03 Sep 2013
Fermilab-built instrument begins its search for the mysterious material whose existence is used to explain the expansion of the universe.
August 31 saw the start of a new five-year project to hunt for dark energy – using the world’s most powerful digital camera.
Scientists working on the Dark Energy Survey (DES) have just begun systematically mapping one-eighth of the night sky in unprecedented detail. By the end of the mission, they are hoping to have figured out why it is that the universe continues to expand at an accelerating rate, instead of collapsing under its own weight.
At the heart of the project, and now sat atop the 4 meter diameter Victor Blano telescope in the Chilean Andes, is a 570 megapixel camera featuring five huge but precisely shaped lenses that focus images over the entire field of view.
Known as the “Dark Energy Camera” it is described by the Fermilab scientists who built it as the most powerful survey instrument of its kind, able to see light from more than 100,000 galaxies up to 8 billion light-years away in each snapshot.
It features 74 individual CCD sensors optimized to be sensitive to the red-shifted wavelengths of light from distant stars and galaxies. The five lenses, each shaped precisely to correct for optical aberrations, are needed to produce the ultra-wide field of view, and the largest of them is almost a meter in diameter.
“The Dark Energy Survey will explore some of the most important questions about our existence,” said James Siegrist, associate director for High Energy Physics at the US Department of Energy’s Office of Science. “In five years’ time, we will be far closer to the answers, and far richer in our knowledge of the universe.”
“With the start of the survey, the work of more than 200 collaborators is coming to fruition,” said DES Director Josh Frieman from Fermilab, more formally known as the Fermi National Accelerator Laboratory. “It’s an exciting time in cosmology, when we can use observations of the distant universe to tell us about the fundamental nature of matter, energy, space and time.”
The DES is partly supported by the UK’s Science and Technology Facilities Council (STFC), which funded production of the ultra-precise lenses by specialists at University College, London.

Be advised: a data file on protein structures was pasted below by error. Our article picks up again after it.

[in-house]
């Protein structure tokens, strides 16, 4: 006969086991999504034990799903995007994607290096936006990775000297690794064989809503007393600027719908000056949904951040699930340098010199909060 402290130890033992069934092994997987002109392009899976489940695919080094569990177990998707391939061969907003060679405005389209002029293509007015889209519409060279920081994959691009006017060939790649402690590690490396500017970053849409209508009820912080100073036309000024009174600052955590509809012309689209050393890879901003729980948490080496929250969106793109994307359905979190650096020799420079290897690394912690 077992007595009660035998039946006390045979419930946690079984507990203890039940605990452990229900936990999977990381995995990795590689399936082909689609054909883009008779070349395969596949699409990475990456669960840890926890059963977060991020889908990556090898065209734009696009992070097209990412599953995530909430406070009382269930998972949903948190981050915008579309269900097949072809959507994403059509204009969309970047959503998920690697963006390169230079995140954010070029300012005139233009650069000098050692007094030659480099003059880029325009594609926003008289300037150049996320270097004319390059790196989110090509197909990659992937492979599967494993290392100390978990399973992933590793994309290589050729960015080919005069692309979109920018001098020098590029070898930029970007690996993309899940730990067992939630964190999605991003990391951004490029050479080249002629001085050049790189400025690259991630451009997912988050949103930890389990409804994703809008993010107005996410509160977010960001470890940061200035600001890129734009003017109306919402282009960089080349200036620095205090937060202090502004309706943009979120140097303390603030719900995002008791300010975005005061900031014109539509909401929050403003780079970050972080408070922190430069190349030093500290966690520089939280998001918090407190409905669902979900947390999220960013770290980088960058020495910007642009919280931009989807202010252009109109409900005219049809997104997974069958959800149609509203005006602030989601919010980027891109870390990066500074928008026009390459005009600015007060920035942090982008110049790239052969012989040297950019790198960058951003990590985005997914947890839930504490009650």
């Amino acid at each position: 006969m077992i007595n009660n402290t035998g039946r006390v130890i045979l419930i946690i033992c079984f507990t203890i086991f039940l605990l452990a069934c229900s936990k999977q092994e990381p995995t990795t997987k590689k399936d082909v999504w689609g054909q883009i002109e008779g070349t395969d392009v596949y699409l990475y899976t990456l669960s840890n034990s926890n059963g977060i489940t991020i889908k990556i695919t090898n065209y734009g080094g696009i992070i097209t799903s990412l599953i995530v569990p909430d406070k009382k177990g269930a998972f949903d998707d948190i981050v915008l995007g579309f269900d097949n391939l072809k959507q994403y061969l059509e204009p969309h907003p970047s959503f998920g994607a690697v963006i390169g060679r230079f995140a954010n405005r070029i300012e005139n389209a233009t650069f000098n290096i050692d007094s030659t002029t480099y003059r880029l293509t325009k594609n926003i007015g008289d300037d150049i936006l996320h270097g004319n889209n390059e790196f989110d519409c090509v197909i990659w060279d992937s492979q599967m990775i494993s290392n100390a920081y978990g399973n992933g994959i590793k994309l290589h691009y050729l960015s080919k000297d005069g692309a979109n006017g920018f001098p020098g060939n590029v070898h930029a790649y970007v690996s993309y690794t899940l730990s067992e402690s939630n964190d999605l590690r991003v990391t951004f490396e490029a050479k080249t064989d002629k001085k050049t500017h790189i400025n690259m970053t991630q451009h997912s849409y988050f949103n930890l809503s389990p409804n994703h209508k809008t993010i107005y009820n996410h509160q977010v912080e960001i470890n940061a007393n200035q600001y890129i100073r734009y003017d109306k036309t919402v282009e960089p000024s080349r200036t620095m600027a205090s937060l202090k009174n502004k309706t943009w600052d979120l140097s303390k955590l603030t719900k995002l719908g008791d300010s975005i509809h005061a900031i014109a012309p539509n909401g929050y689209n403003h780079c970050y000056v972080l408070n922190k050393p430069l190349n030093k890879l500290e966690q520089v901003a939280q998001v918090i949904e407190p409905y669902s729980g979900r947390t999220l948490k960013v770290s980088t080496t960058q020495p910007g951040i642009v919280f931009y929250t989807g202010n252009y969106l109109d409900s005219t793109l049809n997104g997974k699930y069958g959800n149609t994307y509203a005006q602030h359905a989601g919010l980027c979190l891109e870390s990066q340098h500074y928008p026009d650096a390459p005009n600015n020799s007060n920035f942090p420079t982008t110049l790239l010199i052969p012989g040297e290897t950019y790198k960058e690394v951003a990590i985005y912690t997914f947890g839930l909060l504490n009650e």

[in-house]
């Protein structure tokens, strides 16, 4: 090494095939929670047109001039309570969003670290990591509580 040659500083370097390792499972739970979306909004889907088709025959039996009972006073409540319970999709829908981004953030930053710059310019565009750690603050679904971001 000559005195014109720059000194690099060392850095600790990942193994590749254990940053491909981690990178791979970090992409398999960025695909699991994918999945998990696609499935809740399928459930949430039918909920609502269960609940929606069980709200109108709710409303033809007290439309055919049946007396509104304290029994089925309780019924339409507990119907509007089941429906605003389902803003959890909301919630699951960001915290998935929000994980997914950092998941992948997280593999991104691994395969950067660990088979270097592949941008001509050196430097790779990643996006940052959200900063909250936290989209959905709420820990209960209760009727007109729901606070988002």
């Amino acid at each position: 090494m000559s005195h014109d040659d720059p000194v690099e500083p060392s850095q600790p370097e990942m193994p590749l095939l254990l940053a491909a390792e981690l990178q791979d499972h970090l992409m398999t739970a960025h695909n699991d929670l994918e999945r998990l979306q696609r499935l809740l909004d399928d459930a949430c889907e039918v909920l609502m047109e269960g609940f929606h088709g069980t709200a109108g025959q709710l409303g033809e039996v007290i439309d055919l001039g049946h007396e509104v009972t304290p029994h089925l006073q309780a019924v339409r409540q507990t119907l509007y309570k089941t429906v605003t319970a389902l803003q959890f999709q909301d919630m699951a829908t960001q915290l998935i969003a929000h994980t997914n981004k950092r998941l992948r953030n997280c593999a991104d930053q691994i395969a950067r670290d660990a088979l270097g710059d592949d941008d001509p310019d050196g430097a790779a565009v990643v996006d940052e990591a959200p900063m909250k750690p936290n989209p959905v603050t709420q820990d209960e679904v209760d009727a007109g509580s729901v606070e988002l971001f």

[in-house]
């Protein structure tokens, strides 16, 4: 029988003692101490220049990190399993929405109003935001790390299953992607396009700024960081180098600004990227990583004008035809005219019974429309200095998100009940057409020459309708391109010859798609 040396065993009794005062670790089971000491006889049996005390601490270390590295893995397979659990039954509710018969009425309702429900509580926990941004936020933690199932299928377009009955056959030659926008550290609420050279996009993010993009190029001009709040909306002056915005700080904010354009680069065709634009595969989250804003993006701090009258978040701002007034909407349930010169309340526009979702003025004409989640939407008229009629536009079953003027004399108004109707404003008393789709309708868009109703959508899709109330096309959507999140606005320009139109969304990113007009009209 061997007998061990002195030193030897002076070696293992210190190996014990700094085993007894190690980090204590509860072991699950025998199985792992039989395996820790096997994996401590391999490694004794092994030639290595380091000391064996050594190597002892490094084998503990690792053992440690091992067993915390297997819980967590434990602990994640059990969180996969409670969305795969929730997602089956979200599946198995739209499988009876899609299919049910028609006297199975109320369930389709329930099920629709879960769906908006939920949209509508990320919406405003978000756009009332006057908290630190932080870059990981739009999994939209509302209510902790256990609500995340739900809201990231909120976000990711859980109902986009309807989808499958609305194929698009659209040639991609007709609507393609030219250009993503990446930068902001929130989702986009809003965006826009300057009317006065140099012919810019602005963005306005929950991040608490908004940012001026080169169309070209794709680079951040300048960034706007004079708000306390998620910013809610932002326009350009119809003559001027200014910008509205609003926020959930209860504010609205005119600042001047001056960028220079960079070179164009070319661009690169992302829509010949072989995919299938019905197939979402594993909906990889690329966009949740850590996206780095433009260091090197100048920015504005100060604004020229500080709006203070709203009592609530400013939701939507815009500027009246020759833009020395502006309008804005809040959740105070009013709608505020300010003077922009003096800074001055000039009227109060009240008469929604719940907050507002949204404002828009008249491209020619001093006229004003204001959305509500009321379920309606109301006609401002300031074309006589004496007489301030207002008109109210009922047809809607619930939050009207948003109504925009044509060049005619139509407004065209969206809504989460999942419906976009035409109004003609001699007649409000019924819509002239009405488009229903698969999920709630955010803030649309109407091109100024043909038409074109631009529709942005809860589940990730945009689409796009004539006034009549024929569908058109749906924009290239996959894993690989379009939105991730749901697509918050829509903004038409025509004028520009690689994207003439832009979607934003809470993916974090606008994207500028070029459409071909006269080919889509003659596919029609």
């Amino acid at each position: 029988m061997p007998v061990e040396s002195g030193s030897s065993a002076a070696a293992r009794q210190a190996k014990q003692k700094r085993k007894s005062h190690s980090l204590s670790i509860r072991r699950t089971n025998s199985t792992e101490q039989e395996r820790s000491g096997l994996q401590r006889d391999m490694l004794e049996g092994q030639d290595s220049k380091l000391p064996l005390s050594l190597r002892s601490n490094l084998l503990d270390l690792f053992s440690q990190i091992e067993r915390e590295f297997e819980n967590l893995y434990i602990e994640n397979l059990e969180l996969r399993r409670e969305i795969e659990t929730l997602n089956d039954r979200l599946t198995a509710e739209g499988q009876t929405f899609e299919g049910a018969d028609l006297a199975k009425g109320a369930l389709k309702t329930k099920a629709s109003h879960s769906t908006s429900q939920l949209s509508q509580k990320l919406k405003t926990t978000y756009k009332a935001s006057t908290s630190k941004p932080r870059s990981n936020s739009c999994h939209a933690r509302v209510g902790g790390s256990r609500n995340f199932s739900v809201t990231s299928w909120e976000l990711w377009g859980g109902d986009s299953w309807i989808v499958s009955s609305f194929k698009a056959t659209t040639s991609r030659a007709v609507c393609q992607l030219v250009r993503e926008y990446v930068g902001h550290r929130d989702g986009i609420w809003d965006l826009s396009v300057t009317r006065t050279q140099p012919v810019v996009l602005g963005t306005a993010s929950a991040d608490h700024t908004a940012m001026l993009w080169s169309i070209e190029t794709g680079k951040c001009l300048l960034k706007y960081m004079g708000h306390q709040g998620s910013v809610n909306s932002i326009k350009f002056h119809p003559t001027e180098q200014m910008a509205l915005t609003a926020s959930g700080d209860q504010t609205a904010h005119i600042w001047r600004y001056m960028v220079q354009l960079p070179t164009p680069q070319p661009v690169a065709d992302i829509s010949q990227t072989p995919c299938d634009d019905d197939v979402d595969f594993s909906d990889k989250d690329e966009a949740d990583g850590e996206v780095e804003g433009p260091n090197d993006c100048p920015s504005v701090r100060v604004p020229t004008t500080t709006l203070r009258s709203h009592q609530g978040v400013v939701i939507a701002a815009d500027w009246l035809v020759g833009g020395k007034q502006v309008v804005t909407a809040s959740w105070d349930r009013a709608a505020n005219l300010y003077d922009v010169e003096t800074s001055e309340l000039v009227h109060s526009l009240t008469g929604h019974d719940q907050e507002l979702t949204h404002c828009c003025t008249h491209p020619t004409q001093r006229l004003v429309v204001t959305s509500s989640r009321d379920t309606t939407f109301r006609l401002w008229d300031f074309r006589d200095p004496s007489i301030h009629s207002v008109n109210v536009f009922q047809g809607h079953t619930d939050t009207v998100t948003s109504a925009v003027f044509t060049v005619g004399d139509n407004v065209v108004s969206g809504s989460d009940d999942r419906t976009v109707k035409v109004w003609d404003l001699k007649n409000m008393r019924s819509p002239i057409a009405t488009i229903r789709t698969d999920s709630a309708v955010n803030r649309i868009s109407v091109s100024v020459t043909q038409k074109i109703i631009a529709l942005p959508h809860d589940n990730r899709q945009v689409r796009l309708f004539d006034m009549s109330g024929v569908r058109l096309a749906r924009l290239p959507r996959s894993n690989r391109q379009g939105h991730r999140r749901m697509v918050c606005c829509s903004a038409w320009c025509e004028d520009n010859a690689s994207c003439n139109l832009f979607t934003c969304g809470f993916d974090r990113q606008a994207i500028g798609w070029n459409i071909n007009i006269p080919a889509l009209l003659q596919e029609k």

“Making these lenses has been the biggest challenge of my career,” said Peter Doel, who led the UCL lens production team. “I had a few sleepless nights worrying about dropping them as they cost over a million pounds to produce!”
Over the course of the next five years, DES is expected to generate color images of an astonishing 300 million galaxies and 100,000 galaxy clusters, as well as 4,000 new supernovae - many of which will have been formed when the universe was only half its current size.
Since dark energy cannot be viewed directly, its presence and properties will instead be inferred by studying the expansion rate of the universe through observations of the various celestial bodies. Four different methods will be used, namely: counting clusters of galaxies; distances to supernovae; the bending of light caused by gravitational lensing; and patterns in the distribution of galaxies.
UCL’s Ofer Lahav, head of the DES Science Committee, pointed out that one possible outcome is that the current explanation for universal expansion is even correct, saying: “One of the most challenging goals for DES is to tell if what causes the acceleration of the universe is indeed dark energy, or something entirely different.”
While DES is focused mainly on the optical part of the spectrum, its search for the effects of dark energy will be supplemented by additional data from the infrared region that will provided by the European Southern Observatory (ESO) VISTA telescope.
The scientific team says that using a combination of the two giant instruments will greatly improve their ability to estimate distances to all the galaxies, and to identify other mysterious, early-universe objects such as quasars.
DES official video:
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